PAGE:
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Youth soccer coach bound over to circuit court on rape charge

By: Kevin Bunch | Roseville - Eastpointe Eastsider | Published January 4, 2016

 Judge Marco Santia listens to testimony from a police detective.

Judge Marco Santia listens to testimony from a police detective.

Photo by Erin Sanchez

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ROSEVILLE — A Roseville man accused of sexually assaulting a 12-year-old girl has been bound over to Macomb County Circuit Court on a charge of first-degree criminal sexual conduct following a preliminary examination at the 39th District Court Dec. 30.

Jason Niemasz, 33, is due back in court Jan. 11 for his circuit court arraignment.

The girl was one of two people who testified during the exam, and said she had been playing soccer through the American Youth Soccer Organization Region 708 out of Warren for several years — the same league in which Niemasz had coached since 2010. There, she met and befriended one of his three daughters.

The girl said she had been to Niemasz’s house once, during a two-day soccer tournament, before his daughter invited her to have a sleepover Nov. 14. The girl said the two of them played some games and watched a movie before the girl did Niemasz’s daughter’s hair and makeup; while Niemasz was home, she said, he spent the evening in his room watching TV.

Niemasz’s youngest daughter reportedly was home all evening, while his oldest daughter left to stay the night with a friend. The girl said there were no other adults present in the house that day. Eventually, the girl and Niemasz’s daughter went to bed around 11:30 p.m., with the girl sharing a room with her friend.

The 12-year-old girl said she got up during the night to use the bathroom, and after doing so is when “everything happened.” She said Niemasz asked her to come into the bedroom, and she complied, saying she thought he wanted to talk about soccer. When she entered the room, she said, he allegedly shut off the TV — the only source of light in there — before shutting the door and throwing her on the bed.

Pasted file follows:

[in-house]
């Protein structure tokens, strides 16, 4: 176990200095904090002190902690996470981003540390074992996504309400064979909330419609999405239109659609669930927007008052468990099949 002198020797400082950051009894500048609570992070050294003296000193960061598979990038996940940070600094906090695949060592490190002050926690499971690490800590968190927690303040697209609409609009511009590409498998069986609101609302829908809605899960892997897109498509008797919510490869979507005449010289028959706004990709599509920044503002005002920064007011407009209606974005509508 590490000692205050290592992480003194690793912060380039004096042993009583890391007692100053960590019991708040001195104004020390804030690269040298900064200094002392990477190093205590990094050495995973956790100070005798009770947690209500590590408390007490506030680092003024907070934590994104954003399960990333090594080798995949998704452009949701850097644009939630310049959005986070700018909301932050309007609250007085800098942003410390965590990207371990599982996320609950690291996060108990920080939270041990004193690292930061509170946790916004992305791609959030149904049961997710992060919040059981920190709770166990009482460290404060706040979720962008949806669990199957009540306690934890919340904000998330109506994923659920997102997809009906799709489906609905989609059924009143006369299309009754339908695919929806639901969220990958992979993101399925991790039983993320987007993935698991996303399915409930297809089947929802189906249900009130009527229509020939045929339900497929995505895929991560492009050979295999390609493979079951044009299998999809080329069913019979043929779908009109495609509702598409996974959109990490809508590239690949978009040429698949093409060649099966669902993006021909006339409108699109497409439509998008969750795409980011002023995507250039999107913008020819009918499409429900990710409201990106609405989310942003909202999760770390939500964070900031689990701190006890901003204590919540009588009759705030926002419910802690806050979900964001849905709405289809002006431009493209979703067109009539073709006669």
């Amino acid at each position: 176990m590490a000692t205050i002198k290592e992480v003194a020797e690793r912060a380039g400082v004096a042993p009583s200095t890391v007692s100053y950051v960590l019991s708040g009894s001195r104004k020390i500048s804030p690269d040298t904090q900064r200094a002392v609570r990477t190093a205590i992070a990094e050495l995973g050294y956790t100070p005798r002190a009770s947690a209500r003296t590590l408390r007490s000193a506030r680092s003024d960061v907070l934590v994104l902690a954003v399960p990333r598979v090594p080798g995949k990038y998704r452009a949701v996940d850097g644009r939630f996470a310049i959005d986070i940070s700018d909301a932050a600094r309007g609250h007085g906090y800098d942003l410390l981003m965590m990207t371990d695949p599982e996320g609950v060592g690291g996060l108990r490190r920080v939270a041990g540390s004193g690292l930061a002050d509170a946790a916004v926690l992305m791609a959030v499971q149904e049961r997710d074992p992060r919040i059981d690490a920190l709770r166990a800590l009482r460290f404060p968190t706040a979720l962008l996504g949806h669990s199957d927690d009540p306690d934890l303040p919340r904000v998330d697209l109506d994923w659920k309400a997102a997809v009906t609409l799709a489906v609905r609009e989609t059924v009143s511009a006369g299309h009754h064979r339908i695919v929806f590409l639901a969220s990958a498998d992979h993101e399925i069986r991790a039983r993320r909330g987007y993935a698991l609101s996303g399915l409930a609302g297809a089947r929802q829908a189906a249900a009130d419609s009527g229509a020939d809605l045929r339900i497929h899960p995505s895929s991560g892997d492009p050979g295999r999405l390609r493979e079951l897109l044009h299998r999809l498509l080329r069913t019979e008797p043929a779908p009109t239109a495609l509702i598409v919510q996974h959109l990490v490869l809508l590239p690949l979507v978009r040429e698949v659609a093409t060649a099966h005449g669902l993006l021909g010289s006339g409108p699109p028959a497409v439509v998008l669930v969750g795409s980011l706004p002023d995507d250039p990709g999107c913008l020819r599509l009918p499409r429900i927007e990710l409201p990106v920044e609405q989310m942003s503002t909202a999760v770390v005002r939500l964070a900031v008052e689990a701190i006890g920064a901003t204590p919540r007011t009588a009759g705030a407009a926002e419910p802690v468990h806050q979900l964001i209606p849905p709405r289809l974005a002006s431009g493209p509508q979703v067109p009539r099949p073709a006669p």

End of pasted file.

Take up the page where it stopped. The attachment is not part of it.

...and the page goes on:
Niemasz then allegedly held her down and sexually assaulted her for what the girl estimated as being a few minutes, allegedly ignoring her cries for him to stop. He then allegedly threw her clothes to her, and the girl went back to the room where her friend was still sleeping; the girl said she cried until falling asleep.

She said that after Niemasz awoke the next morning, he was staring uncomfortably at her, but said nothing initially; her friend allegedly mentioned that she was acting weird.  The girl testified that a little later while in the kitchen, Niemasz told her, “You’re going to get me thrown in jail.” The girl’s mother then picked up the two girls to go to a soccer game; the girl said she did not say anything at that time, nor on the ride back home.

The girl said she told someone what allegedly happened, and her mother brought her to the police station, where they prepared a rape kit.

Police then had her go to a hospital, and on Nov. 20 she went to CARE House to be interviewed while police — and her mother — listened via a live feed in another room.

Police investigated Niemasz following the initial complaint and arrested him Dec. 10.

Court-appointed defense attorney Steven Kaplan called into question some of the details of the alleged assault that the girl brought up in the courtroom, asking why those details were not found in the police report. Roseville Police Detective Jeremy Scicluna said that he did not recall if the girl had mentioned those details in her interview at CARE House, and Scicluna suggested that Kaplan subpoena the verbatim records from that organization, as the police reports do not feature every detail from an incident.

“By law, we can’t speak to her (due to her age),” Scicluna told Prosecutor Nicole Blank. “We have to have forensics people do it.”

Judge Marco Santia bound over the case, saying there was enough probable cause to support moving to trial based on the girl’s testimony and the police report.

Kaplan had no comment on Santia’s decision itself, stressing instead that under the U.S. justice system, it does not mean that Niemasz should be considered guilty.

“These are allegations, and the defendant stands innocent unless it’s proven beyond a reasonable doubt (he’s guilty),” Kaplan said.

AYSO Regional Commissioner Ronald Thinel told C&G Newspapers in December that the organization performs annual background checks on all of its coaches, and that Niemasz had no prior criminal record. He added that the organization was cooperative with the police investigation.

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